What You Need to Know About the Cost of Employee Turnover
Employee turnover is an expensive shortcoming of running a business. And while many companies track turnover, when it comes to understanding the reasons and costs behind it, many fail to realize its significance.
Do you know how many team members you lose each year to turnover? Do you know how much turnover costs your Organization?
Consider what you are losing to turnover – valuable talent. Now, think about what happens once someone leaves your company. Job postings, interviews, referral bonuses, compensation for work after hours, education and training – the list goes on while costs keep piling up.
The effects are evident. That’s why it’s far better to retain employees than replace them. To better understand the consequences to the company’s bottom line, here’s what you need to know about the cost of employee turnover.
What Makes Employee Turnover So Expensive?
Employee turnover is expensive because organizations must pay direct compensation for the employee that leaves the company and the following costs of recruiting, hiring, and training the replacement. Additionally, other resources like time, morale, productivity and expertise are also stretched with fewer employees having to do the same amount of work.
Recruitment is a significant cost of turnover. The financial costs can include job post listings and advertising them, hiring recruiters, assessment tests, background checks, and other minor and major obligations. The expenses of finding a replacement will also require time, as it takes organizations an average of 51 days to fill the vacant position.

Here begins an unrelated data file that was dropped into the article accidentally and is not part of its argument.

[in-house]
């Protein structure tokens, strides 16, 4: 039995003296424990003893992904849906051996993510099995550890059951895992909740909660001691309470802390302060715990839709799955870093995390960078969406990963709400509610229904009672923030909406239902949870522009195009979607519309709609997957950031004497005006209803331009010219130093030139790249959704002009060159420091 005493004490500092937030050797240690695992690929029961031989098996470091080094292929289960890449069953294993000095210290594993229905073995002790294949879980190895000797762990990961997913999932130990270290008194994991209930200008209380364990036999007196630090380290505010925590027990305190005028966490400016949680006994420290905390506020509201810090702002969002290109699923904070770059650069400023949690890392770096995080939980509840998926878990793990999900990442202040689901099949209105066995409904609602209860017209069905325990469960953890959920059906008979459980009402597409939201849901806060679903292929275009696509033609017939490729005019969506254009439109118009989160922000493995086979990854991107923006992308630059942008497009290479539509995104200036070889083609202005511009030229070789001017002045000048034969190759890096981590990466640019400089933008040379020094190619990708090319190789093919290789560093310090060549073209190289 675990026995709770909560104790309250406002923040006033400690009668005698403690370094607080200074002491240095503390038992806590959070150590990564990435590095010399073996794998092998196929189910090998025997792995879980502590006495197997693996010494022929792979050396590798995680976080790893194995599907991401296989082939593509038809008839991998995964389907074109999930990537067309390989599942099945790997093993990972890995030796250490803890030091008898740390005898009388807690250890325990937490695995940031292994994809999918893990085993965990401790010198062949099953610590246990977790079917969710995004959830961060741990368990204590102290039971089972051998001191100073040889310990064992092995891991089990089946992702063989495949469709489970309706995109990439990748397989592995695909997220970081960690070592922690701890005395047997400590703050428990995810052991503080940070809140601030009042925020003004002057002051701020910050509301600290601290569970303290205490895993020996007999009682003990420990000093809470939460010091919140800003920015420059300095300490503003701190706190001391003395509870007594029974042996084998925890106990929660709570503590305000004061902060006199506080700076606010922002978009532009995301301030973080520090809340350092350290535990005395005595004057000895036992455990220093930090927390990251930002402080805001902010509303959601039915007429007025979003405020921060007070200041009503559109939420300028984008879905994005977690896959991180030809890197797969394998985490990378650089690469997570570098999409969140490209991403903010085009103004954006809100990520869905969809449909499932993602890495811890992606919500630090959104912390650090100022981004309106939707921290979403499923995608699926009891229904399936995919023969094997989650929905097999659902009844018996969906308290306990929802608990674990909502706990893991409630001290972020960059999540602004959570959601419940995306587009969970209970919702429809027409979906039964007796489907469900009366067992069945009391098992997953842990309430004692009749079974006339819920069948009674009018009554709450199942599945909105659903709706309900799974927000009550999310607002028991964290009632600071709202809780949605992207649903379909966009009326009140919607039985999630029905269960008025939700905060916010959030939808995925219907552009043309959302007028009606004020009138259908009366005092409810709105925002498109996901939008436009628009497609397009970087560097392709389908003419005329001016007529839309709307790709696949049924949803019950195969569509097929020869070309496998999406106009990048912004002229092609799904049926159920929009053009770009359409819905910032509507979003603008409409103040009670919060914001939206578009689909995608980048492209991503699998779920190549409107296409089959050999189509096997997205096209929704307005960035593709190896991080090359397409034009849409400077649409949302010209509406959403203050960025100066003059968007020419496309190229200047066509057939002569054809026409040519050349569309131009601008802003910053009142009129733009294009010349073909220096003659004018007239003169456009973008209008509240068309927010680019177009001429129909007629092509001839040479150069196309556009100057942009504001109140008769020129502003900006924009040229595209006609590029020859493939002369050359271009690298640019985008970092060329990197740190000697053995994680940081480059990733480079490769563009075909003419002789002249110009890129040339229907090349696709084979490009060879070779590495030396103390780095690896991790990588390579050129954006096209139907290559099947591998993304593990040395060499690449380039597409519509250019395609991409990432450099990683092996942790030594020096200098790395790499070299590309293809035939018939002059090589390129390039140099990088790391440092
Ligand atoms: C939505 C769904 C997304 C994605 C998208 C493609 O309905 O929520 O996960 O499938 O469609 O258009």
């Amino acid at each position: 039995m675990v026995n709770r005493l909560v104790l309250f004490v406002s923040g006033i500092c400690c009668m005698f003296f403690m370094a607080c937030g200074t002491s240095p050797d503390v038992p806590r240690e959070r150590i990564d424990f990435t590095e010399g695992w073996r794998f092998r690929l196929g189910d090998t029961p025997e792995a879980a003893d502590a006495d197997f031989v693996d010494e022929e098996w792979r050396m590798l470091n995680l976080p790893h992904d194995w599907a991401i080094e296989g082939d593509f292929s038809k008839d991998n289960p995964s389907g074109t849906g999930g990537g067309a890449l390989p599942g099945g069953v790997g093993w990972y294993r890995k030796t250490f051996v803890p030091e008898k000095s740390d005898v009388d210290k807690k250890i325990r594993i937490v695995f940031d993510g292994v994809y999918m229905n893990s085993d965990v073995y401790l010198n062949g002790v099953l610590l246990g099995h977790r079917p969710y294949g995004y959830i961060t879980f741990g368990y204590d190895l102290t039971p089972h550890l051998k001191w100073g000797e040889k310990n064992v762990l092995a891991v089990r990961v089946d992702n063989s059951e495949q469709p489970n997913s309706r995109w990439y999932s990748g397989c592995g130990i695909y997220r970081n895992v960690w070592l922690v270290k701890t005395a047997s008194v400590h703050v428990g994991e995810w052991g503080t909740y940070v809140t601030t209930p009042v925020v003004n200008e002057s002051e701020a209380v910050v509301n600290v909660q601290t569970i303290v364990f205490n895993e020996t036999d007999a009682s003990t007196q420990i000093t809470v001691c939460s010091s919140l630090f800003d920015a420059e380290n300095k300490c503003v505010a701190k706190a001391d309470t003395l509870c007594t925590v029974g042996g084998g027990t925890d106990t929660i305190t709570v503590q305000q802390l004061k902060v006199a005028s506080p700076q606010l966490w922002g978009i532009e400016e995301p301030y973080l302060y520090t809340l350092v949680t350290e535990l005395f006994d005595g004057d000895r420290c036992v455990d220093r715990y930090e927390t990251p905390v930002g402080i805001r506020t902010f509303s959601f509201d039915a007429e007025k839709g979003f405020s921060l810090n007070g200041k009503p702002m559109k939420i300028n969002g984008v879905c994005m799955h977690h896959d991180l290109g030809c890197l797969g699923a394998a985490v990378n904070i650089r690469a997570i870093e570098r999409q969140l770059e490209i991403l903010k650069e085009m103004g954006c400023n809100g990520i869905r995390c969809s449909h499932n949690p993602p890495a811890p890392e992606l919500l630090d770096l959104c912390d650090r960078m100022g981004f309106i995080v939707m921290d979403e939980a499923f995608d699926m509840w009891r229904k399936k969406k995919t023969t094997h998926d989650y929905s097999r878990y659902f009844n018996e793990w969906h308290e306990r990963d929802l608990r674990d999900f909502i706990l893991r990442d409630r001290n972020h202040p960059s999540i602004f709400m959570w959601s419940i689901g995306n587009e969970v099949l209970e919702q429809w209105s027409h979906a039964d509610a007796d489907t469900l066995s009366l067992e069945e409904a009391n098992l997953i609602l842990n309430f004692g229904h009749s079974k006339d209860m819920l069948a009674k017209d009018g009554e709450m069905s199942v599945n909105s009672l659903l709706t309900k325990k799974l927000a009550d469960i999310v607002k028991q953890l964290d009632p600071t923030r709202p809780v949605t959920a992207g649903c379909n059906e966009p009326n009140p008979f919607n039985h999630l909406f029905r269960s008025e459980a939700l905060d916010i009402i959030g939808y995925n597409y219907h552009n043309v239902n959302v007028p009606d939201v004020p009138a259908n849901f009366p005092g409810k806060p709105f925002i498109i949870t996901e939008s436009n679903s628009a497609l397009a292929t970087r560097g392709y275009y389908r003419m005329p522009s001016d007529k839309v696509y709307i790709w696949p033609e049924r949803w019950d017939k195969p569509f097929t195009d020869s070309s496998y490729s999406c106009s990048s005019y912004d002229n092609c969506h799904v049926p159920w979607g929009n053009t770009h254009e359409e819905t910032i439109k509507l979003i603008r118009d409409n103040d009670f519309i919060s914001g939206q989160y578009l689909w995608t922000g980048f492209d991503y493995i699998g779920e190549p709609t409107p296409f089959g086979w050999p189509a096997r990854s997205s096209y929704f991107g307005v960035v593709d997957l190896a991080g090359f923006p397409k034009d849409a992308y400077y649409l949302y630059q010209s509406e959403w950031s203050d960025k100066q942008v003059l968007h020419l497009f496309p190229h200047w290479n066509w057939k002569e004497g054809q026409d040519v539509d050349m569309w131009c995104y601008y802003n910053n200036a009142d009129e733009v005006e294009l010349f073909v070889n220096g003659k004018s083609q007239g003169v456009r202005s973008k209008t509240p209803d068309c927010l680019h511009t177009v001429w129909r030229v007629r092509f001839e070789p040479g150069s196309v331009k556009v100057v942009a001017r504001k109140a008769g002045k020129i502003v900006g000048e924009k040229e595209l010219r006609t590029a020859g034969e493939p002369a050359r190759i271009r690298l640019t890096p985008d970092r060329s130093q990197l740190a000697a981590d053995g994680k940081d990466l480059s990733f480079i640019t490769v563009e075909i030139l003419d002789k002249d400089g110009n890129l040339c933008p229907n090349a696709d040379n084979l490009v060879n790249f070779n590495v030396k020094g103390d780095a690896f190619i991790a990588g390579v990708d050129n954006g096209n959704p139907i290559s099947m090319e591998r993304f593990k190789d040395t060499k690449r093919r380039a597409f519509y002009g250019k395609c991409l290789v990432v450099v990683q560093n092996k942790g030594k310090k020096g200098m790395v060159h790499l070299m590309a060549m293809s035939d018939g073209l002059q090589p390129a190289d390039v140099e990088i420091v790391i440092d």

Additionally, organizations might need to pay signing bonuses and relocation fees which can range from $10,000 to $20,000. Plus, the cost of recruiting, screening and interviewing candidates associated with the HR department. But that’s just the tip of the iceberg.
After an employee has left a company, their work is usually divided among the remaining staff. If team members are already overworked, the additional tasks can severely lower their morale, and they can start showing signs of job dissatisfaction.
More extended working hours or having to work from home can have a severe effect on work-life balance, which can lead employees to question their reasons for remaining at the company. In turn, this can cause even more turnover, as people follow their co-workers merely because they believe it is better for their careers.
It is essential to be active with employee recognition in these situations, to show that all of the work and effort is valued and appreciated.
Costs of Training and Onboarding
After recruiting a new hire, an organization has to go through the onboarding process. The new staff member has to be trained, finish orientation, and ramp-up time, all of which can last up to several months.
Moreover, if the job is company-specific and requires specific knowledge or skill, the trainee will have to receive assistance from other employees which can cost even more time and resources.
And seeing how these employees have been overworked for a more extended period, it can seriously affect their willingness to drop everything and help their new co-worker.
Invest in Your Team Instead
Positive company culture can bring success to your company. And reducing employee turnover is a significant part of that effort. But you shouldn’t stop there. Continue investing in your most valuable resource.
In doing so, you will be able to retain and maintain the best talent at your company. Sounds good? Schedule a demo today.